In this country of immigrants and non-immigrants, which was already in an economic and social crisis when almost half a million Venezuelans started arriving, there have been serious xenophobic incidents, especially in the population of Ibarra, and a general climate of distrust and discrimination towards Venezuelans, from migrants who arrive by land to academics hired and then exploited or fired by Ecuadorian universities. Like in Peru, Venezuelan migrants in Ecuador are accused of being criminals or undesirable migrants. Venezuela is a scarecrow in the political discourse, and many stories of labor exploitation, discrimination when renting a home, violation of rights, and even sexual abuse are reported. A special Ecuador-Venezuela statute contemplates the possibility of applying for permanent residence visas, which have numerous requirements.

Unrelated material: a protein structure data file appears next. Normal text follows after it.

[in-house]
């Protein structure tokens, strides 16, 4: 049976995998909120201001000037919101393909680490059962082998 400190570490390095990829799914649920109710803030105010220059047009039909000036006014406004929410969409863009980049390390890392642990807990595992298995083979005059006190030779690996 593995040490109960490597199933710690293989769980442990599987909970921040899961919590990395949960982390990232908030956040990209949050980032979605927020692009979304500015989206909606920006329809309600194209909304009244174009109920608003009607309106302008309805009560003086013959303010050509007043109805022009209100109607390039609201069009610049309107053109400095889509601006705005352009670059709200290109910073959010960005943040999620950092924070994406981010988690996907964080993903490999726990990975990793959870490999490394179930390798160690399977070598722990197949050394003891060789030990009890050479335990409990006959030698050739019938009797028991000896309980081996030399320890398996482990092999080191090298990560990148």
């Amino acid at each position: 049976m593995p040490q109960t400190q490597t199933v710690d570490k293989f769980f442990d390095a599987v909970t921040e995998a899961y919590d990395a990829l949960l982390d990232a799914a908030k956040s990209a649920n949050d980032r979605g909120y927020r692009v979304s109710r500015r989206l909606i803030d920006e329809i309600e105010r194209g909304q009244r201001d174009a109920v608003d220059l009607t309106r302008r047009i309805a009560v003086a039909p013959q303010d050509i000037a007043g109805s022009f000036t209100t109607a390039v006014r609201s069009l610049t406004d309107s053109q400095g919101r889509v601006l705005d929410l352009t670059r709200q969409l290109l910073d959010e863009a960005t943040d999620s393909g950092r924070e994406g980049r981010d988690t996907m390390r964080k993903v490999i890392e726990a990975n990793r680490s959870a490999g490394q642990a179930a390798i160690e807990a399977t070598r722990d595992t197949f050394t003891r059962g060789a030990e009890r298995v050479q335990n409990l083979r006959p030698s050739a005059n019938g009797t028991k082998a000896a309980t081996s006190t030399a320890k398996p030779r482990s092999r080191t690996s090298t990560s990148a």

- Population of Venezuelan origin: one million (as of December 2020).
- Requirements to enter the country: Venezuelans can apply for a humanitarian visa to migrate to Peru, even with an expired passport.
In the country with the second highest Venezuelan migration in the world, xenophobia has been a constant: demonization in the media, on social media, and in politics; numerous acts of violence; a hostility so evident that it has served the regime that provoked that same migration to use for propaganda, in the so-called Operation Vuelta a la Patria.